Some of the same kind of mechanistic neoclassicism penetrates Harold Shapero’s Partita in C for piano and orchestra, in which Vivian Choi shone once again. The eight movements of this work are all short and continuous, separated only by brief cadenza-like connectors for solo strings. The classical ancestors are Bach and Handel, with their dotted rhythms and repeated notes and patterns (Stravinsky honored the same things in his Piano Concerto), and their well-grounded pulsed bass lines. There was a different instrumental makeup for each of the movements: a creepy sound of string octaves with snare drum in the opening Sinfonia; a hard-to-follow twelve-tone line in the Ciaconna (if there was a triple meter here I couldn’t make it out; but I did remember that Shapero had written a jazz version of Monteverdi’s famous ciaconna Zefiro torna, called “On Green Mountain”); a Pastorale with oboe, clarinet, harp and triangle; a Scherzo with xylophone; and an Aria with vibraphone, harp, bassoon and English horn; a Burlesca with piano and tambourine (!) that commanded special attention with an unearthly sound of muted trombone and ponticello violas; a Cadenza that repeated the opening tutti octaves of the Sinfonia; and a final Esercizio, a vigorous toccata with a cat-and-mouse dialogue. Like the Kubik rediscovery, this work by Boston’s own “Sonny” Shapero, who died just three years ago, is a genuine delight and should appeal to many audiences.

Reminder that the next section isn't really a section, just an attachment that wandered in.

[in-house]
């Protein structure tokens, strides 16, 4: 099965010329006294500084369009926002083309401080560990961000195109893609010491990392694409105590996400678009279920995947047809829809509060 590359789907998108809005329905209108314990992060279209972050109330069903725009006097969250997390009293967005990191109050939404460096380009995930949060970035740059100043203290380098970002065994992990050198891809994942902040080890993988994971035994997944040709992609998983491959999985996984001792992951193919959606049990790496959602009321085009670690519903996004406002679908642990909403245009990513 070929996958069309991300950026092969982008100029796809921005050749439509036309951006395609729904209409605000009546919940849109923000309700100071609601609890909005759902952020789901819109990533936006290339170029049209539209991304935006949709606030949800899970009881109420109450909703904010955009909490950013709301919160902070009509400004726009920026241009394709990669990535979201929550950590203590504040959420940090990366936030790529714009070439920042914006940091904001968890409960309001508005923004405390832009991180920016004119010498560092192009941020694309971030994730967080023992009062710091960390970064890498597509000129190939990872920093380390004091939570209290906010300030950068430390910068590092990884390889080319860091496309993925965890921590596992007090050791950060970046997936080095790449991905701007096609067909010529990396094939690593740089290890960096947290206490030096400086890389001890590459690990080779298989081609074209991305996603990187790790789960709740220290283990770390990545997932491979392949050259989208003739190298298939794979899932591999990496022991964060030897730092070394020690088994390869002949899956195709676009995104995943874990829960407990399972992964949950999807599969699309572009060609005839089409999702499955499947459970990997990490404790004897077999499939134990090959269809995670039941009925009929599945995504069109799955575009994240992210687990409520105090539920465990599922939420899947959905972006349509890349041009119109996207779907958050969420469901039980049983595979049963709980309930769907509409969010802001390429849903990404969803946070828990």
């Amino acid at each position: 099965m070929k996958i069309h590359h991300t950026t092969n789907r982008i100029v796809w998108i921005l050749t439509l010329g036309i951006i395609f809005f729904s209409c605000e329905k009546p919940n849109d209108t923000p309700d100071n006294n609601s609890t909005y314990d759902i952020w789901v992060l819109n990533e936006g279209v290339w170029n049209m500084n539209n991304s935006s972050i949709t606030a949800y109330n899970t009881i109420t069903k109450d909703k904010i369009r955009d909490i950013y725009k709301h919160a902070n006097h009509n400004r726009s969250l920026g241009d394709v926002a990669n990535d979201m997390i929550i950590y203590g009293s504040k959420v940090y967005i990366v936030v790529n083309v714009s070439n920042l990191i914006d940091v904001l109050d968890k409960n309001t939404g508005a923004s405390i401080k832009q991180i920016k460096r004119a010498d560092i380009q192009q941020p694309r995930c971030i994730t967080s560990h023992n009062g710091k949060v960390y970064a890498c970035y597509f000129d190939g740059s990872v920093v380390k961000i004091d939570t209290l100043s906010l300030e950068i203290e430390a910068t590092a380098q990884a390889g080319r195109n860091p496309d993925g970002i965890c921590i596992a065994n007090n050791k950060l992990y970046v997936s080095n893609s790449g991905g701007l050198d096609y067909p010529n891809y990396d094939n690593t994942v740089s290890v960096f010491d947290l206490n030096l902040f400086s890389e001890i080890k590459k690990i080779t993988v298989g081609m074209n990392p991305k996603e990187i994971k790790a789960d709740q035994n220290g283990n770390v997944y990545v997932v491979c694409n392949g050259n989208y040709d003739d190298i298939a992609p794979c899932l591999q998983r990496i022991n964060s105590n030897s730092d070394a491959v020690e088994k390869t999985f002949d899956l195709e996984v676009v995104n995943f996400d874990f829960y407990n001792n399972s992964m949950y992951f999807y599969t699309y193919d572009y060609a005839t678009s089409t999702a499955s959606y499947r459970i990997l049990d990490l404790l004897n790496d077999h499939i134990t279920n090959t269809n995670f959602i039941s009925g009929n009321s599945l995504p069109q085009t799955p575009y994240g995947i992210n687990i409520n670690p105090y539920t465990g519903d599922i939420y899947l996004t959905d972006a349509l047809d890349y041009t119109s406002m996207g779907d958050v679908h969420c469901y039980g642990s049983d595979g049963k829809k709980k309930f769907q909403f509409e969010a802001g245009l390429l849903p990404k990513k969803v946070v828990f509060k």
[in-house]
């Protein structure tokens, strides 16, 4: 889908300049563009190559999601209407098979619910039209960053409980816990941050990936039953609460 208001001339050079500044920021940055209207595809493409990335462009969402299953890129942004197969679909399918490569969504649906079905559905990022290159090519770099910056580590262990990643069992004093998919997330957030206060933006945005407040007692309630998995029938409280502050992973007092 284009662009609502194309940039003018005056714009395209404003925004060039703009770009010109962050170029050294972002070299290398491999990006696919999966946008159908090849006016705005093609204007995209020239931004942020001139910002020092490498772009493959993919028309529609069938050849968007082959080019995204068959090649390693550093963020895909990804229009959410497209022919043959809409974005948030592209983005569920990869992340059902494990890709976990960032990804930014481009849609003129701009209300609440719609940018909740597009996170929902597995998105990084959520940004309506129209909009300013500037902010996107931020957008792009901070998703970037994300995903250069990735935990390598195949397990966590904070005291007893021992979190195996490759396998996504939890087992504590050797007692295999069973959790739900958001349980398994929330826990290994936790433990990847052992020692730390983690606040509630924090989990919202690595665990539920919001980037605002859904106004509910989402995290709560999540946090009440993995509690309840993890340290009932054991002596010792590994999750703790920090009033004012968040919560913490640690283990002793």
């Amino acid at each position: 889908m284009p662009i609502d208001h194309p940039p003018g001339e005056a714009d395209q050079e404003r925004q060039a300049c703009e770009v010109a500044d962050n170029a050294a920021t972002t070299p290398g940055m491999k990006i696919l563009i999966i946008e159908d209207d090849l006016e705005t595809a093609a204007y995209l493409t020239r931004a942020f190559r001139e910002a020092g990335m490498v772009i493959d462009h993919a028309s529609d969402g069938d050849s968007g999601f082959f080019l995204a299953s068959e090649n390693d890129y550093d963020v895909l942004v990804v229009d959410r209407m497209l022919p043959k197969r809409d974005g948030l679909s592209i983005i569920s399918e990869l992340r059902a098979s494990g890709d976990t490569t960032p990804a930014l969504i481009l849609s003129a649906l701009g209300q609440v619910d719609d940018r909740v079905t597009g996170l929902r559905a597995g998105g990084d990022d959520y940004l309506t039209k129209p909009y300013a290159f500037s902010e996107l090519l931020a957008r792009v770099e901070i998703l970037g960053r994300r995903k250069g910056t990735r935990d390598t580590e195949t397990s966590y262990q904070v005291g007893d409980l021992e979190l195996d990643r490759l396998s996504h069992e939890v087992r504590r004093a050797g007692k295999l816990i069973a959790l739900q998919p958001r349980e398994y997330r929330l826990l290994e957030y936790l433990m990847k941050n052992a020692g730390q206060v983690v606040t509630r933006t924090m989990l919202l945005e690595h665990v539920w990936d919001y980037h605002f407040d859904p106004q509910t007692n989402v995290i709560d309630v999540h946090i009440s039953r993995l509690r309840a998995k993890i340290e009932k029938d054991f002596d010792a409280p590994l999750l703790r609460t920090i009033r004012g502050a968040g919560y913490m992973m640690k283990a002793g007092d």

I am sorry that I never met Steven Stucky, although a decade ago I did see him conduct someone else’s music. His Chamber Concerto premiered only six years ago, and it still sounds young and fresh. An abundance of expressive melody wanders through the highs and lows of orchestral sound, featuring rich differences of instrumental soli. The beginning, with widely-spaced polychordal fifths in string harmonics and vibraphone, evokes a daybreak scene. A rhythmically well-marked faster section follows with staccato woodwinds in parallel thirds; it yields to a slower section with expressive clarinet, solo violin, and solo cello, eventually much-divided strings playing soft trills with solo flute and bisbigliando harp. Around the middle of the work, a rising four-note melodic cell emerges, fifth-semitone-fifth, like C, G, A-flat, E-flat, which is answered by its downward retrograde, and this dominates the remainder of the concerto, somewhat too insistently. Overall, the radiant orchestral sound and color most impressed in this formally adventurous concerto. Like program partners, it seemed pleasurable to play, even though a strenuous workout as well.
All of the soloists earned high marks for professional confidence and fearlessness; Gil Rose conducted with his customary alertness and precision. One hopes and assumes that they will record these pieces as part of their ongoing series of American masters; the concert sternly reminded us we neglect much of our best music, as much of it can convey valuable revelations.
(Full disclosure: I have ever been a member of BMOP’s figurehead Advisory Board.)